Privacy – “the ability of an individual or group to seclude themselves or information about themselves and thereby reveal themselves selectively,” according to Wikipedia” – has become a marketable commodity for millions of consumers, it seems. Given the right “value exchange,” these people can cheerfully accept “frictionless sharing” – automated distribution by marketers to their social networks of their personal information and online activities.
What’s the right kind of value exchange That depends on the individual. It can, for example, be as simple as a sense of self-esteem, coupons or a 4Square badge.
It’s typically all ok to the people involved as long as the process is transparent, and they know who’s doing the distribution and trust them. Some consumers actually interact with brand pages on social networks, in effect, broadcasting their endorsement of the brand to whomever.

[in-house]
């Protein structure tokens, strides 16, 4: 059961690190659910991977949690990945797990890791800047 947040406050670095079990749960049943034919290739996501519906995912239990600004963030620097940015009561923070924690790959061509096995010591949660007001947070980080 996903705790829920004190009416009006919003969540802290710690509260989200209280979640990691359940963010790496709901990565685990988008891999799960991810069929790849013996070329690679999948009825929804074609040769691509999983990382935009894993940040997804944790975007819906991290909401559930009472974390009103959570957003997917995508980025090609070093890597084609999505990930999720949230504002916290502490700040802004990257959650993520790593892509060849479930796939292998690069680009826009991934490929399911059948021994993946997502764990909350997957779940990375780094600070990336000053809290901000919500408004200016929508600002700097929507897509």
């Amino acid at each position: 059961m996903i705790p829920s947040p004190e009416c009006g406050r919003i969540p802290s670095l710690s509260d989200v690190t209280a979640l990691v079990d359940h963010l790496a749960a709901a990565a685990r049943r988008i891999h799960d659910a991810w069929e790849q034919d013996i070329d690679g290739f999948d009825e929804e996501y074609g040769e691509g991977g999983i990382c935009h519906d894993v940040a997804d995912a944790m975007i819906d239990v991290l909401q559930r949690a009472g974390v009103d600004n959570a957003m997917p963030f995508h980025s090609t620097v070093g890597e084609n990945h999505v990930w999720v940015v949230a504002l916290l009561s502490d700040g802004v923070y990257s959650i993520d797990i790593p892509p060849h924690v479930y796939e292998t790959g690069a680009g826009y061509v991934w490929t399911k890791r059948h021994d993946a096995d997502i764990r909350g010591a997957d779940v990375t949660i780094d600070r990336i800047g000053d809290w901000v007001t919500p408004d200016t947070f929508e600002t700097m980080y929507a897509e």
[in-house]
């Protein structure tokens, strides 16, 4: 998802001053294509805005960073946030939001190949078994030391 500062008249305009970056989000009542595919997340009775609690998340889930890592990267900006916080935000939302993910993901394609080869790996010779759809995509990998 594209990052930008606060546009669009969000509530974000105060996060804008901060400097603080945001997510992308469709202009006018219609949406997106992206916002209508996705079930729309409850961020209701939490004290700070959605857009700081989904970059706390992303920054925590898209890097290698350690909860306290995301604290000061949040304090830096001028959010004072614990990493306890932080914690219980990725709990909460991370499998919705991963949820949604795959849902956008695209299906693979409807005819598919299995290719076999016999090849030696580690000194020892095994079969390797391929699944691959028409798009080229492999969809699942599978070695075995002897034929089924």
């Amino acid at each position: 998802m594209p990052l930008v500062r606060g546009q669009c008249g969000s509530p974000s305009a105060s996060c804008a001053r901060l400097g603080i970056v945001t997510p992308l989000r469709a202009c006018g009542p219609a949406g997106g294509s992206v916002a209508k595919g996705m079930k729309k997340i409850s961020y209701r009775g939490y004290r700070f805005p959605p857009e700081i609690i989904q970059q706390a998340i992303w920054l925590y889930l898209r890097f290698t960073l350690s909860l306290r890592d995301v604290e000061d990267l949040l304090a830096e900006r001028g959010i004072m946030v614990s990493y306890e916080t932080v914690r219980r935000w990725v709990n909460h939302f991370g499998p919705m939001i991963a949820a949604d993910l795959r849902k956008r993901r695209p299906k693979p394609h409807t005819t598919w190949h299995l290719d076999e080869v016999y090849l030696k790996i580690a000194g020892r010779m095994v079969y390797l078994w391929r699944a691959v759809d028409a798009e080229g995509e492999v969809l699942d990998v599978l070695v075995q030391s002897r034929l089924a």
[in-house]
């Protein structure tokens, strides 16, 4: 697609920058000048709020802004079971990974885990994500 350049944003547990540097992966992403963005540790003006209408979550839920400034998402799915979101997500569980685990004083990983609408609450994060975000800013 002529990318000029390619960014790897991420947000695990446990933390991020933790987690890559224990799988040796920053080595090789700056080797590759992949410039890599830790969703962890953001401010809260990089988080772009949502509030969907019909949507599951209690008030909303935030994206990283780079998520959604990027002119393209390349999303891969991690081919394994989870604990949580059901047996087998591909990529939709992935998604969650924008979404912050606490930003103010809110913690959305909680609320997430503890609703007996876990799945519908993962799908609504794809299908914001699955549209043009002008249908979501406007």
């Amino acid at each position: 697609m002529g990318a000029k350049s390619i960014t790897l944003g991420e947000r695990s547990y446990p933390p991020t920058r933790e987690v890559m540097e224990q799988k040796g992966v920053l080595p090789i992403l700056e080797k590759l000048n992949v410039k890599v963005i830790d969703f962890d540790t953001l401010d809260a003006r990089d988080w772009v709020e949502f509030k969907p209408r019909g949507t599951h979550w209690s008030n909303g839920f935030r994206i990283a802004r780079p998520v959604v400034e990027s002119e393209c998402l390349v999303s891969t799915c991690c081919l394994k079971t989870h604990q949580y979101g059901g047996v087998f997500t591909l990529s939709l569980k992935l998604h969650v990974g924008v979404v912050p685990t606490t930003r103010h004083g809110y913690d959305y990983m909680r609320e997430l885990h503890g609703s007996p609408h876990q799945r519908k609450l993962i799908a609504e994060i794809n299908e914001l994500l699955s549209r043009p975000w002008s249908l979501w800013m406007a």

What are the chances of legislation or FTC regulation? Probably zero. Technology is growing too fast for legislators or regulators to keep up with it. Ultimately, the market self-corrects anyhow. All marketing benefits from frictionless sharing depend on relevant targeting and willing users.
These were my principal takeaways from this morning’s Gotham Media Ventures discussion at Frankfurt Kurnit by Daniel Berkowitz, of 360i; Jordan Franklin, of Clickable; Marc Hayem, of MicroStrategy; Kathy Leake, of Local Response, and Brett Martin of Sonar. Terri Seligman, of Frankfurt Kurnit, was moderator.